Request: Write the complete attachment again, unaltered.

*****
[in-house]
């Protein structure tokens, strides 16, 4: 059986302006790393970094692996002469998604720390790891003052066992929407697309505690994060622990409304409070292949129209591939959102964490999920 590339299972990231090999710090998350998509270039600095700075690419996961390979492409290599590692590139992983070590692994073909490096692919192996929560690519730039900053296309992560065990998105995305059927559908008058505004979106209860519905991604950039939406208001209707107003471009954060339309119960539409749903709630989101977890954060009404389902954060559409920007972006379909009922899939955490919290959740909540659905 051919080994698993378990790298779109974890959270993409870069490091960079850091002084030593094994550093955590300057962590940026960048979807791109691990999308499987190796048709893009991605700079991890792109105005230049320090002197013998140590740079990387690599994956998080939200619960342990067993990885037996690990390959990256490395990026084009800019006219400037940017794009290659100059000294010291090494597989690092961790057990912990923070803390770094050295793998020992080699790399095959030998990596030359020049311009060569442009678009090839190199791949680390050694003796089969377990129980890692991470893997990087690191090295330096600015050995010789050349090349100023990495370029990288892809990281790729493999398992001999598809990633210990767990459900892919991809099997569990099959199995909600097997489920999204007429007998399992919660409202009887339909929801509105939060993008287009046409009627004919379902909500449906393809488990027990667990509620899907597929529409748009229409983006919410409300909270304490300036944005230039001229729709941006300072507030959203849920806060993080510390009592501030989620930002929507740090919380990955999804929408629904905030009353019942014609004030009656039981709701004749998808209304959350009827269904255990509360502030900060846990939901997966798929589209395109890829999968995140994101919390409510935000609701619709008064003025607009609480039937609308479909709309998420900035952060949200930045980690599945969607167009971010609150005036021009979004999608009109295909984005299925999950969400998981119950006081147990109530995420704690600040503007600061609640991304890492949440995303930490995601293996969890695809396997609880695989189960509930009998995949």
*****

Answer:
[in-house]
């Protein structure tokens, strides 16, 4: 059986302006790393970094692996002469998604720390790891003052066992929407697309505690994060622990409304409070292949129209591939959102964490999920 590339299972990231090999710090998350998509270039600095700075690419996961390979492409290599590692590139992983070590692994073909490096692919192996929560690519730039900053296309992560065990998105995305059927559908008058505004979106209860519905991604950039939406208001209707107003471009954060339309119960539409749903709630989101977890954060009404389902954060559409920007972006379909009922899939955490919290959740909540659905 051919080994698993378990790298779109974890959270993409870069490091960079850091002084030593094994550093955590300057962590940026960048979807791109691990999308499987190796048709893009991605700079991890792109105005230049320090002197013998140590740079990387690599994956998080939200619960342990067993990885037996690990390959990256490395990026084009800019006219400037940017794009290659100059000294010291090494597989690092961790057990912990923070803390770094050295793998020992080699790399095959030998990596030359020049311009060569442009678009090839190199791949680390050694003796089969377990129980890692991470893997990087690191090295330096600015050995010789050349090349100023990495370029990288892809990281790729493999398992001999598809990633210990767990459900892919991809099997569990099959199995909600097997489920999204007429007998399992919660409202009887339909929801509105939060993008287009046409009627004919379902909500449906393809488990027990667990509620899907597929529409748009229409983006919410409300909270304490300036944005230039001229729709941006300072507030959203849920806060993080510390009592501030989620930002929507740090919380990955999804929408629904905030009353019942014609004030009656039981709701004749998808209304959350009827269904255990509360502030900060846990939901997966798929589209395109890829999968995140994101919390409510935000609701619709008064003025607009609480039937609308479909709309998420900035952060949200930045980690599945969607167009971010609150005036021009979004999608009109295909984005299925999950969400998981119950006081147990109530995420704690600040503007600061609640991304890492949440995303930490995601293996969890695809396997609880695989189960509930009998995949």